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In this basic tutorial from Code Monkey you’ll learn how to create a health bar using sprites and a simple script.

This technique will work for any game that you want to add a health bar onto.

With Unity it’s possible to create extensive UI systems with menus and stats or anything else you could want.

Starting with the basics, you’ll see how easy it is to add a graphic to your heads-up-display, or HUD for short.

Next you’ll create a new C# script that controls the size of the graphic.

For a bonus effect Code Monkey will show you how to make the health bar flash when it’s nearly depleted.


Creating UI in Unity

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Every game includes some example of a user interface. Whether it’s the start menu, pause screen, or a health bar, UI is a substantial part of game development.

And thankfully Unity comes with a powerful set of tools for creating UI elements for every one of your games.

This video by Blackthronprod will cover everything you need to know about UIs in Unity.

Using the UI Canvas, Unity developers can easily adapt their elements to different displays, making it easy to port their games to different devices.


Touch Controls

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One of the best things about Unity is the robust cross-platform support.

In many ways Unity is perfect for mobile development and adding touch controls to your game is a simple process.

This video by Brackeys will get you started making your own mobile games.

He uses iOS but if you’re working with Android the process is similar.

You’ll learn how to connect your device to Unity for real-time testing before adding touch controls and UI elements to your app.

By the end you’ll know how to add a joystick to your mobile game and use it to control a character.


Working with Effectors

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Effectors offer a powerful way to add complex physics and other behaviors to your game without having to write any code.

Adding an Effector to a game object will change the way it behaves in the game world.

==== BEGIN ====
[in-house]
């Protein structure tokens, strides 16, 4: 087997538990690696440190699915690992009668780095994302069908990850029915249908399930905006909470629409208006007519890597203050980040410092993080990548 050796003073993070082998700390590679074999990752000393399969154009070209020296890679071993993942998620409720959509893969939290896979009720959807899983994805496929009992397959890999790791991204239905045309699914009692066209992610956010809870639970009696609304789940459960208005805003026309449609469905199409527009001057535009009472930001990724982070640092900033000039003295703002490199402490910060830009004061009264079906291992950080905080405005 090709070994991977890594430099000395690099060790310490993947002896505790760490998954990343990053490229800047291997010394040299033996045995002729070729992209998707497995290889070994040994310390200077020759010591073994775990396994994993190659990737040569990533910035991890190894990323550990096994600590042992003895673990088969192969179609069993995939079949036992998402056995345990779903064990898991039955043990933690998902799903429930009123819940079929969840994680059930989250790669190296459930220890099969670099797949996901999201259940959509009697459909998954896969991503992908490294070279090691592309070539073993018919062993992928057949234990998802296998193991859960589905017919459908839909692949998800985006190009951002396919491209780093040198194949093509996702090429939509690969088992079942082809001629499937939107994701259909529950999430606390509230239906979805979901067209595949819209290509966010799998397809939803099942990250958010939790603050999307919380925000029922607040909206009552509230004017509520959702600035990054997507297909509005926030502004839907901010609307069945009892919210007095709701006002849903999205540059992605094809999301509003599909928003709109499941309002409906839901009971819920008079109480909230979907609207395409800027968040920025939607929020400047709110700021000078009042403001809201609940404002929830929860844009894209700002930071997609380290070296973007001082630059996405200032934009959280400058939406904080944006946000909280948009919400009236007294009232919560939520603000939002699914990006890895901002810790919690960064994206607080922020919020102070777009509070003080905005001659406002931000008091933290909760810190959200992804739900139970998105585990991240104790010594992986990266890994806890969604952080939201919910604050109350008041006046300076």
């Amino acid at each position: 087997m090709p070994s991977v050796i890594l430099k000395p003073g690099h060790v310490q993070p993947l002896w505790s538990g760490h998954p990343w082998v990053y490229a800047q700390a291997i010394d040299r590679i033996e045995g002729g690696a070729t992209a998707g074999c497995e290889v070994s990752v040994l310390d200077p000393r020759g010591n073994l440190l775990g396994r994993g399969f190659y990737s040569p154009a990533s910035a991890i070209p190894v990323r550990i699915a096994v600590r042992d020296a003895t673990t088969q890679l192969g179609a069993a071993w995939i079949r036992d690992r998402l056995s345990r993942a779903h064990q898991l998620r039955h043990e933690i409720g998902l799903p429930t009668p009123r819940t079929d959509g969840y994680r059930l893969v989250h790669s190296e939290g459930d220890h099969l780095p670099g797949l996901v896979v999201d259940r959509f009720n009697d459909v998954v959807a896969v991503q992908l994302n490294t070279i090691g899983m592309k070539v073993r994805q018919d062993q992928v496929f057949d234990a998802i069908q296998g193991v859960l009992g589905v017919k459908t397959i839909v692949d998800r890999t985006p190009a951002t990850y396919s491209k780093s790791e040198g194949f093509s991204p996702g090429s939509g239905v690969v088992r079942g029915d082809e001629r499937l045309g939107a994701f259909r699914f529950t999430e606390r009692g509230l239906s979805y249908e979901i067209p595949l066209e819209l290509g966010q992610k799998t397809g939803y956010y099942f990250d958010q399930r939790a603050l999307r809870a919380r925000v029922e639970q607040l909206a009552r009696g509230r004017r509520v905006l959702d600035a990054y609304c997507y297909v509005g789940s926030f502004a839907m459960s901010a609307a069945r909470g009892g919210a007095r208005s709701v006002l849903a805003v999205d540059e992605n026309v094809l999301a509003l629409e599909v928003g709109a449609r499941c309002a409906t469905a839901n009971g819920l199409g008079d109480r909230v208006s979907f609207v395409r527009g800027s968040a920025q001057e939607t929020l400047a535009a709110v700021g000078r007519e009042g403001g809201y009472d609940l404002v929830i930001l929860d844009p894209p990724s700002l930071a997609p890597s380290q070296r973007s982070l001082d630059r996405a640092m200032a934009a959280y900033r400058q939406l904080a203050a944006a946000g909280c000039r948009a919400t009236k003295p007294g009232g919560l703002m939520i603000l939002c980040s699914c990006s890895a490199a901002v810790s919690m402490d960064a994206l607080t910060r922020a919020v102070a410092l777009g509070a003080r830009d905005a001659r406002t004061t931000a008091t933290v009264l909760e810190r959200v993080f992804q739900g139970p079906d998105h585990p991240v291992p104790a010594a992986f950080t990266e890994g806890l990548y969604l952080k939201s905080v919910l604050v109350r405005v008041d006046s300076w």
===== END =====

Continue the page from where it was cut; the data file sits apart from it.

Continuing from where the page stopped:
Effectors are a very useful technique that can save you a lot of trouble in the long run.

For example, the Buoyancy Effector can be used to add realistic floating effects to your game.

And with the Platform Effector you can create a one-way platform in seconds.

There’s a lot more you can do with Effectors too. Experimenting with new tools is part of the fun of game development, so be sure to play with what you’ve learned.


Full Animation Tutorial

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This video will walk you through the entire process of animating a 2D character in Unity.

You’ll learn all about setting up and controlling sprite sheet animation which is crucial for 2D work.

First you’ll see how to create individual animations like running or jumping. Next you’ll move onto Unity’s Animator tool to create a finite-state machine to control the flow of your animations.

To complete the tutorial you’ll see how to call the animator from script and trigger animations based on player input.

By the end you’ll know exactly how to make your own 2D animated characters with confidence.


Pixel Art Lighting

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Looking into 2D lighting can be dizzying. But with tis guide you’ll learn about creating advanced lighting effects in Unity fast.

Using free art from the asset store you’ll learn how to build a night scene complete with streetlights and windows.

And Unity’s lighting system it’s possible to have pixel art interact with the light source. This can be used to create a variety of effects including a day and night cycle.


2D Drop Shadows

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This ten-minute video by GucioDevs teaches a neat technique for creating a drop shadow that’s great for top-down 2D games.

Using a custom script, GucioDevs creates a copy of a sprite but darkened and below the original image.

Making it offset creates the illusion of a light source above the screen. Pretty cool!